The government will issue fourth-quarter gross domestic product data on Jan. 20. A Reuters poll showed annual GDP growth could slow to 7.6 percent in the fourth quarter, putting 2013 growth on track for the weakest showing in 14 years.
CRUDE OIL, COAL
China‘s crude oil imports rose 13 percent in December from a year ago to a record 6.31 million barrels per day as two big refineries reopened, but growth for 2013 was down sharply from nearly 7 percent in 2012 as demand cooled in the world’s second-biggest oil consumer.
Crude demand for this year could rebound slightly from last year’s 4 percent gain as new refineries open, although growth may be capped by a lack of momentum in the broader economy.
Traders had hoped that more firms might be allowed to import crude in 2014 under Beijing‘s push to open the market, but so far no new quotas have been handed out. Such a decision would normally need to be in place before the start of the new year.
For coal, import growth dropped by more than half from the year before to 13.4 percent in 2013.
Industry watchers said the pace of growth would likely weaken further as Beijing mulls setting higher standards on coal quality.
China‘s copper imports inched up 1.3 percent in December on a month earlier, propped up by contracted shipments even as a cash crunch depressed spot purchases, but arrivals still fell 2.3 percent in 2013 due to lower term bookings of refined metal.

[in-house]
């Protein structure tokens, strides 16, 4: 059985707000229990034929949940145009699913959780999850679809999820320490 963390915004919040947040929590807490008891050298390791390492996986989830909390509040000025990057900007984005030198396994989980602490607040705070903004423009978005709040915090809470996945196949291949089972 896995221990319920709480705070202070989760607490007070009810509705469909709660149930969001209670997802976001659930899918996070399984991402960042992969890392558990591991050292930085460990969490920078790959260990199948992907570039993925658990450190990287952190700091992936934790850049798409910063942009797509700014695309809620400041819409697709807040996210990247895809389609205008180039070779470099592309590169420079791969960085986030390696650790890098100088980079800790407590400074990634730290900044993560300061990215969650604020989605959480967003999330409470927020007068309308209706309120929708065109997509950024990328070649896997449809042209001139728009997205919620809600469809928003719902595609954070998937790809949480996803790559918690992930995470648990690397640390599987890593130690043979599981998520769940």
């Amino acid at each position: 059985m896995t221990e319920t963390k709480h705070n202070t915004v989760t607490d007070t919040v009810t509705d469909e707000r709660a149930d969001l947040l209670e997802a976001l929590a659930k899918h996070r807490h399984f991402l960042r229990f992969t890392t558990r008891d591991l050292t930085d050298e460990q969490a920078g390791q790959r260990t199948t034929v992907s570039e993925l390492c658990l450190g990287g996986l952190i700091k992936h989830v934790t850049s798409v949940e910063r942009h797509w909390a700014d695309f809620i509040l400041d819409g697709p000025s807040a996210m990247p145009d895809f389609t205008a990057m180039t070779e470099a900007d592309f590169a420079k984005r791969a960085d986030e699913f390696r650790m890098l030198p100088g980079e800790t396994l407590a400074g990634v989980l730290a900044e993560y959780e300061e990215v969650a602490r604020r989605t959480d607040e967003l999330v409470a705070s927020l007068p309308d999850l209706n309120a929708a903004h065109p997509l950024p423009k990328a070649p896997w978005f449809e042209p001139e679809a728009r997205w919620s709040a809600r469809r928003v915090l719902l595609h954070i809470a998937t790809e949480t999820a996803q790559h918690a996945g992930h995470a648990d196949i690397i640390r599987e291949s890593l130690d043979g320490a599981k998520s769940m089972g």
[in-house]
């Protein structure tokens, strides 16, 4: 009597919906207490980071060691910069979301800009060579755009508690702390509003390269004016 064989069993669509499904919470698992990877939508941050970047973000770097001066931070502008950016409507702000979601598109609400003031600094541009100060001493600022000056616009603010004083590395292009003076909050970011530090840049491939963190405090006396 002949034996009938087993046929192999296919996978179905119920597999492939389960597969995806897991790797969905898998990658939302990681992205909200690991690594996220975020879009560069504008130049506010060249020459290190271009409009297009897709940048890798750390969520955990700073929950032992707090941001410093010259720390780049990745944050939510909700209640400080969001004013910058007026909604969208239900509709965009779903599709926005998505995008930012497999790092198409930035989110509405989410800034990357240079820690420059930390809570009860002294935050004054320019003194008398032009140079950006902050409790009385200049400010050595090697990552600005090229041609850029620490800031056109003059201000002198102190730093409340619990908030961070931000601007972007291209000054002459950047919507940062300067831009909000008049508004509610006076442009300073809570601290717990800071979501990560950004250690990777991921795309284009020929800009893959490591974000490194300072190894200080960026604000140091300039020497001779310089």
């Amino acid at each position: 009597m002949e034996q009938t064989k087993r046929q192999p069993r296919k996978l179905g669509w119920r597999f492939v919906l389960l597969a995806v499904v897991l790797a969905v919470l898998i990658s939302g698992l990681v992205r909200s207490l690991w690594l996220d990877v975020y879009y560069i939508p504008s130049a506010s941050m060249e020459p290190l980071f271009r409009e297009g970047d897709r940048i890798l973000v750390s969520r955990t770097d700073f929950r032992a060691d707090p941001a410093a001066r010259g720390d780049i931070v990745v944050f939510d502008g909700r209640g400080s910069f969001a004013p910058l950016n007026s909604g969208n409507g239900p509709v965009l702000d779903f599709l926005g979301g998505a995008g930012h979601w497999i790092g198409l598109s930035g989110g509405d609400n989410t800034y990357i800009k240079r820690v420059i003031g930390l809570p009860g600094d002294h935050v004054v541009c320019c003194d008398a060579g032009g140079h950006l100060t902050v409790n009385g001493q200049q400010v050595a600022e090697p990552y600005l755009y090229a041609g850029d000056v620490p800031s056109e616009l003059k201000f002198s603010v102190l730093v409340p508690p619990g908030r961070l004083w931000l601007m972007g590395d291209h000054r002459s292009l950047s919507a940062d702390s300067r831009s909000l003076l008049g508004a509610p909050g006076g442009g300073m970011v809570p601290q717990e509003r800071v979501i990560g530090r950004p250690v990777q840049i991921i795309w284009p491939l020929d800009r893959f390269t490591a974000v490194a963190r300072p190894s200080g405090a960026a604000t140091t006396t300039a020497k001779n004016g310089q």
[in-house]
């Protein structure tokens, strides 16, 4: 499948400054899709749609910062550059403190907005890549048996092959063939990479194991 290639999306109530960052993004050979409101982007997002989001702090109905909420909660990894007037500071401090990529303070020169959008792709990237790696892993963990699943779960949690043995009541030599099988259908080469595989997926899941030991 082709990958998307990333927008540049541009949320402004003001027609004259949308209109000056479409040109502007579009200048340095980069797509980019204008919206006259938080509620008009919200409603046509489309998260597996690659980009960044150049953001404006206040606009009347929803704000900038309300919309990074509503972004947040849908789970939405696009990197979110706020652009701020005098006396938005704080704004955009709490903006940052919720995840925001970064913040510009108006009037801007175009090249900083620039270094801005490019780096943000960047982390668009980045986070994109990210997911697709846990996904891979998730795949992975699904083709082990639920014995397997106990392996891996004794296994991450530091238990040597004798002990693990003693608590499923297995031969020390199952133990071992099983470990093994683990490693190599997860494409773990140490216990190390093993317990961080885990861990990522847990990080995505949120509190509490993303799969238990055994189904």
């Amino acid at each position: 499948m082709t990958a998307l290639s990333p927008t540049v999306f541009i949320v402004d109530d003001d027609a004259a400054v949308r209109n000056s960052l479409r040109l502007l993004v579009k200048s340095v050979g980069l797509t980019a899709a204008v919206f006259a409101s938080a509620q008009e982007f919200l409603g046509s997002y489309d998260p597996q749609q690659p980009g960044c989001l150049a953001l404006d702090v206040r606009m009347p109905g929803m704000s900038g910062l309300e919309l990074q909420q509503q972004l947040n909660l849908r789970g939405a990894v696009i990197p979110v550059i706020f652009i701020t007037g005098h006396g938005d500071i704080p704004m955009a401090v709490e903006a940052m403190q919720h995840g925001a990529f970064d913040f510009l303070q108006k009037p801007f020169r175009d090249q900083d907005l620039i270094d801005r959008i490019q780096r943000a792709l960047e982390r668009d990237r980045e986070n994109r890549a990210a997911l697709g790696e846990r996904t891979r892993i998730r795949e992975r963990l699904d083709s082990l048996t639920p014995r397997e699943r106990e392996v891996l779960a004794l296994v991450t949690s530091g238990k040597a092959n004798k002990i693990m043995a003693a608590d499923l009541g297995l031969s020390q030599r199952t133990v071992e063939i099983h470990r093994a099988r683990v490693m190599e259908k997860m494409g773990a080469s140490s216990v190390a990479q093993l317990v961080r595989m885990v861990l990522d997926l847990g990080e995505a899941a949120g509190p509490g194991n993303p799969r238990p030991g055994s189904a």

Higher-than-expected imports by China, the world’s top copper consumer, could support copper prices after they slid on Thursday to their weakest since Dec. 19 on Thursday.
Arrivals of unwrought aluminium surged to 125,180 tonnes in December, hitting the strongest since July 2009 and up 42.8 percent from the previous month, the data showed. But full-year inflows fell 17.7 percent to 963,124 tonnes, from 2012.
A large global supplier of primary aluminium had sold tens of thousand tonnes of spot metal to China in late November and December 2013 at lower-than-market premiums, traders said. Buyers had been mostly end-users in China‘s southern industrial hub of Guangdong province, they said.
Looking ahead, analysts said Beijing‘s clampdown on shadow financing may weigh on copper imports in 2014, while an unfavourable price differential between the LME and Shanghai <0#SCF:> would dent China‘s appetite in the near term.
Still, plans by the State Grid to boost its 2014 investment by some 20 percent to 40.35 billion yuan would offer underlying support.
IRON ORE, SOY
China‘s iron ore imports in December dropped 5.7 percent from the previous month’s record high to 73.38 million tonnes, as slowing steel demand towards year-end curbed purchases of the raw material in the world’s top consumer.
But surging steel output through most of the year in the world’s largest steel producer drove purchases of iron ore to a record-high in 2013 of 820 million tonnes, up 10 percent from 2012.
China, the world’s top soy buyer, imported a record volume of the oilseed in 2013 as the crushing industry continued to expand capacity to meet brisk domestic demand for protein-rich meat.
China imported 63.38 million tonnes of soy in 2013, a rise of 8.6 percent from the year before, the preliminary data showed.
(Editing by Joseph Radford)